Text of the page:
Being in a Chapter 13 bankruptcy won’t stop you from getting a Pell Grant, work-study, and most federal student loans, but it could make it harder to borrow PLUS Loans and private student loans.
Filing a Chapter 13 bankruptcy doesn’t mean you have to put your education on hold. You can still fill out a Free Application for Federal Student Aid (FAFSA) form and qualify for most federal student loans and Pell Grant money, depending on your personal finances. But you’ll face obstacles if you’re heading to graduate school, paying for your child’s cost of attendance, or needing to borrow private student loans.
Bankruptcy law* ordinarily prevents the U.S. Department of Education from denying debtors financial aid even if they’re in the middle of a bankruptcy proceeding. But strangely, it doesn’t stop the department from blocking parents and grad students from borrowing PLUS Loans.
Those types of loans don’t demand a good credit score, but they require student loan borrowers to have a clean credit history. If a credit check reveals they had a recent bankruptcy discharge, wage garnishment, foreclosure, and so on, the department will consider them to have an adverse credit history and deny their application unless they get a cosigner or endorser to agree to accept responsibility for the debt. Read more about borrowing Parent PLUS Loans in Chapter 13.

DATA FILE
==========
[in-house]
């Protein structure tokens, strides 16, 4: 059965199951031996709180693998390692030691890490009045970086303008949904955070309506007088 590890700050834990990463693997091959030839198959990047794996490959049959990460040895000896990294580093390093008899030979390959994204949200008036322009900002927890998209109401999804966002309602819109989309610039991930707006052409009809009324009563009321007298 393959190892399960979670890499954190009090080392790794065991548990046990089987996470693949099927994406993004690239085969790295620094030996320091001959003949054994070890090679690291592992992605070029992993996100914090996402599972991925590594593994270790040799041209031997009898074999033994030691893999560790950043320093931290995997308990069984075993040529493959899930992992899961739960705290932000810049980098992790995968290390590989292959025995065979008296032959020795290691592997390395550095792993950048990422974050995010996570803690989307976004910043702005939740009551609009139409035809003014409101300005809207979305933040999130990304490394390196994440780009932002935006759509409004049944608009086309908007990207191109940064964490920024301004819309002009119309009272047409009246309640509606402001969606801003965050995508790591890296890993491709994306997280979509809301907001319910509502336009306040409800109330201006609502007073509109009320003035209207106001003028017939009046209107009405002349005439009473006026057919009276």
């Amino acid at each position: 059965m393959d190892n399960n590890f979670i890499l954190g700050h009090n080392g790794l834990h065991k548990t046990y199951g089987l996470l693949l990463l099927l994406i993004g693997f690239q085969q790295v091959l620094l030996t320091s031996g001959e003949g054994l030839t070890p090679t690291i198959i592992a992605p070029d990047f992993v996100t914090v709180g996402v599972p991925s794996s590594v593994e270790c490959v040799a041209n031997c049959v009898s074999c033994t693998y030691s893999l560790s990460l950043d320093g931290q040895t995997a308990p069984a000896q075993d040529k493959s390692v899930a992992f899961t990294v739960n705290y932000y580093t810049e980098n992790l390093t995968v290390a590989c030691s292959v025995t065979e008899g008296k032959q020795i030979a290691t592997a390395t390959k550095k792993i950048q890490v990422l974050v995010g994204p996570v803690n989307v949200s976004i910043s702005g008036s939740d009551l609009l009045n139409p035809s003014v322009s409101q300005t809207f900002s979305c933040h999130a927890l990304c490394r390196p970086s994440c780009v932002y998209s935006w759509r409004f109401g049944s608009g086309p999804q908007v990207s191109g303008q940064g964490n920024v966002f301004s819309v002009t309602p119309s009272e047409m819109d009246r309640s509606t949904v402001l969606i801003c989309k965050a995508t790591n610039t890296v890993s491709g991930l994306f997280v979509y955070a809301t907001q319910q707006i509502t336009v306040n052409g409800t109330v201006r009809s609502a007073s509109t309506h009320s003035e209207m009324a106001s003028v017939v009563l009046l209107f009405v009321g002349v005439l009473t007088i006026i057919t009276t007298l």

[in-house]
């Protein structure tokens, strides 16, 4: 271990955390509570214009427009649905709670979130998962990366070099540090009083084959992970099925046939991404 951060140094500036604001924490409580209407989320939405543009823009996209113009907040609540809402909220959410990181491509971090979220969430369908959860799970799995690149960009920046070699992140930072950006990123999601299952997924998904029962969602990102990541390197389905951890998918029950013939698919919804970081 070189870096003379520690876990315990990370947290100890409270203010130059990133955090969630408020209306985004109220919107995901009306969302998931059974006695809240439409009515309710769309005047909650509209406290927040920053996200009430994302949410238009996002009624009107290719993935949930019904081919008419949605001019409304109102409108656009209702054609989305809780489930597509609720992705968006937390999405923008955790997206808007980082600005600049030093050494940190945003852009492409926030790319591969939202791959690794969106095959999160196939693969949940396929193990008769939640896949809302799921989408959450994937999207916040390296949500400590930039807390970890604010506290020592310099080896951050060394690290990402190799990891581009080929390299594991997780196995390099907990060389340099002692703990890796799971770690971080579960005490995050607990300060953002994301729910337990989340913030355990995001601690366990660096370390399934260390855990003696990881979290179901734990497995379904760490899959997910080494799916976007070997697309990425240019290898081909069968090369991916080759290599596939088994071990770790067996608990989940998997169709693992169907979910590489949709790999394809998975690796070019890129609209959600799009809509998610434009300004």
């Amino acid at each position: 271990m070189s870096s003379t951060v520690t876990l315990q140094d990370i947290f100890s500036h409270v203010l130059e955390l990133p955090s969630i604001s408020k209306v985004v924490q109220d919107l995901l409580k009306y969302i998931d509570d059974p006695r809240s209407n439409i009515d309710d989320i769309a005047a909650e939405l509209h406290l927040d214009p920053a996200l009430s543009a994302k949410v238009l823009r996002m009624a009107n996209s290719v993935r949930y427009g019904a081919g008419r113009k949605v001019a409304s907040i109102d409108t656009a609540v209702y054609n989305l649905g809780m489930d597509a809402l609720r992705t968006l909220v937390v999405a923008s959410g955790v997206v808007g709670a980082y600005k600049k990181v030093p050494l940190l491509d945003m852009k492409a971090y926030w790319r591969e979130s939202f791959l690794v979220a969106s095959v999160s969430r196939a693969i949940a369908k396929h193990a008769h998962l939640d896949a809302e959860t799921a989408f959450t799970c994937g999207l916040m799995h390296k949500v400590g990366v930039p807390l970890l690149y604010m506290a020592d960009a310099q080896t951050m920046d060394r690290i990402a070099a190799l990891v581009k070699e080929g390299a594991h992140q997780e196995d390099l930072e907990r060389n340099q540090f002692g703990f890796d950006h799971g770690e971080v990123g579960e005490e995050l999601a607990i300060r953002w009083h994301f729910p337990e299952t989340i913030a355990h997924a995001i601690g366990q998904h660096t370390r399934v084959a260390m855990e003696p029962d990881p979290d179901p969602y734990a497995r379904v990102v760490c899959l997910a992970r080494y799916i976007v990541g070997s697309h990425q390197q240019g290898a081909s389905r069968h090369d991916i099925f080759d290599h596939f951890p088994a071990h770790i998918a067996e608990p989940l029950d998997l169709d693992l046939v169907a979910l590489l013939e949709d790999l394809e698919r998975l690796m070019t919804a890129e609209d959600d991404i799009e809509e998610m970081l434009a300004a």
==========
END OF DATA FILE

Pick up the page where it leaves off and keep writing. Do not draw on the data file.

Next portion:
Similarly, private lenders are often unwilling to approve applications for people in an active bankruptcy case. Even if they were, the borrower would need permission from the bankruptcy court before taking out the loan. Getting that approval can be challenging if the monthly payments start right away.
You can still fill out a FAFSA form and qualify for most federal student loans and Pell Grant money while in Chapter 13 bankruptcy, but you may have difficulty borrowing PLUS Loans or private student loans.
The U.S. Department of Education can’t deny debtors financial aid because of bankruptcy, but they can block parents and grad students from borrowing PLUS Loans if they have an adverse credit history.
Private lenders are often unwilling to approve applications for people in an active bankruptcy case, so it may be difficult to find a loan after filing Chapter 13.
* The anti-discrimination rule appears in 11 USC § 525(c) of the Bankruptcy Code. Section 428B(a)(1)(A) of the Higher Education Act of 1965 provides that PLUS Loan borrowers may not have an adverse credit history.
Related: How to Get Financial Aid After Filing Bankruptcy